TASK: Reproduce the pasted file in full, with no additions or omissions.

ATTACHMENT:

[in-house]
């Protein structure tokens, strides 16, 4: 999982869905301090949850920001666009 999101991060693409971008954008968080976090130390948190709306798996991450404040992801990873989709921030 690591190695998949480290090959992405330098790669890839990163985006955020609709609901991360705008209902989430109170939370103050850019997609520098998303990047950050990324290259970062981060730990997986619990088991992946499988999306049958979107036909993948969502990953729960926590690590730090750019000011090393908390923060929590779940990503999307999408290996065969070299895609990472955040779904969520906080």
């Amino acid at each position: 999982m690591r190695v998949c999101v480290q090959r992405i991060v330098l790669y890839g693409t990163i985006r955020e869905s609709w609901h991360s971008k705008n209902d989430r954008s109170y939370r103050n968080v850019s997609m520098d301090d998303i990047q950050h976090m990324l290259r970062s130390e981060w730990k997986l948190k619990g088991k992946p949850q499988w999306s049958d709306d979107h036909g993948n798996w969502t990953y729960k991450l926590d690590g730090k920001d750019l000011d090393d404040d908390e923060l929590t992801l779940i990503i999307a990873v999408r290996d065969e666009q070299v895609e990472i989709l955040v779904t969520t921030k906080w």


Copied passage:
[in-house]
């Protein structure tokens, strides 16, 4: 999982869905301090949850920001666009 999101991060693409971008954008968080976090130390948190709306798996991450404040992801990873989709921030 690591190695998949480290090959992405330098790669890839990163985006955020609709609901991360705008209902989430109170939370103050850019997609520098998303990047950050990324290259970062981060730990997986619990088991992946499988999306049958979107036909993948969502990953729960926590690590730090750019000011090393908390923060929590779940990503999307999408290996065969070299895609990472955040779904969520906080």
């Amino acid at each position: 999982m690591r190695v998949c999101v480290q090959r992405i991060v330098l790669y890839g693409t990163i985006r955020e869905s609709w609901h991360s971008k705008n209902d989430r954008s109170y939370r103050n968080v850019s997609m520098d301090d998303i990047q950050h976090m990324l290259r970062s130390e981060w730990k997986l948190k619990g088991k992946p949850q499988w999306s049958d709306d979107h036909g993948n798996w969502t990953y729960k991450l926590d690590g730090k920001d750019l000011d090393d404040d908390e923060l929590t992801l779940i990503i999307a990873v999408r290996d065969e666009q070299v895609e990472i989709l955040v779904t969520t921030k906080w």